Just Friday the US Secretary of Transportation wrote in his blog as if he were “celebrating” the signing of the 10,000th road construction project. But, in 10,000 road construction projects none had to do with more and safer truck parking. This administration is “giving” money away to build and upgrade roads in to state parks, and bicycle lanes, and giving money to transit authorities (most of which are unions) that all taxpayers will have to pay back, but won’t give states the needed money to keep rest areas open or build more and safer truck parking spaces – a real problem.

Few Truck Parking Places – Stimulus Money Wasted By DOT

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I’ve written a couple of different articles about how the USDOT has wasted millions of stimulus dollars on items and projects that should have been put back on the shelf – as the projects were not something needed at this time.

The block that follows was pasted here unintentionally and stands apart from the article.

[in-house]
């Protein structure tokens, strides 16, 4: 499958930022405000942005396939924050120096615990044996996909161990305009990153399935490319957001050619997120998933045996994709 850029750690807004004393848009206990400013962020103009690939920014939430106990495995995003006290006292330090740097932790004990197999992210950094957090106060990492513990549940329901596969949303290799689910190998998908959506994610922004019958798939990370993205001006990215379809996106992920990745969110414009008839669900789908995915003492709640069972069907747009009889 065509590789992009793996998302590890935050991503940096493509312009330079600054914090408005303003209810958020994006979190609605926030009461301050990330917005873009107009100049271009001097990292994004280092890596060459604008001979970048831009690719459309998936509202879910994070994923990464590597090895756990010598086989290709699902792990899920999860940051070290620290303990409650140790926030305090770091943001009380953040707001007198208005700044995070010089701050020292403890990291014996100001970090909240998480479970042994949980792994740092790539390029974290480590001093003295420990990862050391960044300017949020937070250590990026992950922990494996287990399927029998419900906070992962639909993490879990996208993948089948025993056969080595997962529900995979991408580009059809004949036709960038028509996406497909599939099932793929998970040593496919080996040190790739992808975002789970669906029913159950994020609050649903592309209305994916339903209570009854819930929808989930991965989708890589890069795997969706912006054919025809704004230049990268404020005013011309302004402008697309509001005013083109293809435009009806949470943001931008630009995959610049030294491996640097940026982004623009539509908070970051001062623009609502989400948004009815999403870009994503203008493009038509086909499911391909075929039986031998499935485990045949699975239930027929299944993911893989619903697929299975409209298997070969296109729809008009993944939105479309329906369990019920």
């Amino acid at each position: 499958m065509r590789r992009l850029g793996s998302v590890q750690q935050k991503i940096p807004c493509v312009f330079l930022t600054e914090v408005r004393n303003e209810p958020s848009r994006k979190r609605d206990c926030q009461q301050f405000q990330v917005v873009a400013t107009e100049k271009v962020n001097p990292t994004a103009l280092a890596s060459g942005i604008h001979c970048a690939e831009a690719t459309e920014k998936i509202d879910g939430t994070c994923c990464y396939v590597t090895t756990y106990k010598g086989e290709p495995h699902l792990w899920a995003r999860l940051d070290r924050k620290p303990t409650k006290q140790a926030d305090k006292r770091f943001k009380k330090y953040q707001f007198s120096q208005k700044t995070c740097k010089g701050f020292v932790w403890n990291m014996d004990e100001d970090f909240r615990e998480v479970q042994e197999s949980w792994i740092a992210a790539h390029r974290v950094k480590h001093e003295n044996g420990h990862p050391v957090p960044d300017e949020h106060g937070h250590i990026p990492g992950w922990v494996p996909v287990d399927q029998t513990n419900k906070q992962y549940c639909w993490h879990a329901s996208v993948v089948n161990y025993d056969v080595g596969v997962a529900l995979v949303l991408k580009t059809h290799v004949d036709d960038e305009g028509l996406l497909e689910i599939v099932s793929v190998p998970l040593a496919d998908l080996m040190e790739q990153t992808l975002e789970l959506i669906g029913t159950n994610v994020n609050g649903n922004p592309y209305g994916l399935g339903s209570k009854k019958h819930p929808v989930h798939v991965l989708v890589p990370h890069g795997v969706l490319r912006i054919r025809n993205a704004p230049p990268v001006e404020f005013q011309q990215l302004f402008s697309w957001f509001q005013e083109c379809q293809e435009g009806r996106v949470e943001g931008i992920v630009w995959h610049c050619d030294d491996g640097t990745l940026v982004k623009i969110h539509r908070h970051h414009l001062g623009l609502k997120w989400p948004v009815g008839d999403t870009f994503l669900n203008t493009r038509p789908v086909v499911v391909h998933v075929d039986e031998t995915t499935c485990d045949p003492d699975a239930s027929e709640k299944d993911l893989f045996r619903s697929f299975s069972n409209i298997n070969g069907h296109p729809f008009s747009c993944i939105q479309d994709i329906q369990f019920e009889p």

This is something that has really gotten under my skin lately – concerning wasteful spending. Senators John McCain and Tom Coburn, M.D. just released a report on how the Obama administration has wasted the stimulus money. Few Truck Parking Places – Stimulus Money Wasted By DOT

By the way Obama touts that nearly 3 million jobs have been created or saved by this money BUT recovery.gov says differently – 755,454 jobs created or saved as of June 2010.

When I was out on the road last year, it seemed that parking was getting harder to find – due to rest areas being closed and more trucks being on the road.

USDOT allocated $6 million dollars for “new or upgraded” truck parking just last month – problem is it was for FIVE different states – by the way this came out of a program called SAFETEA-LU – which is supposed to be used for such things.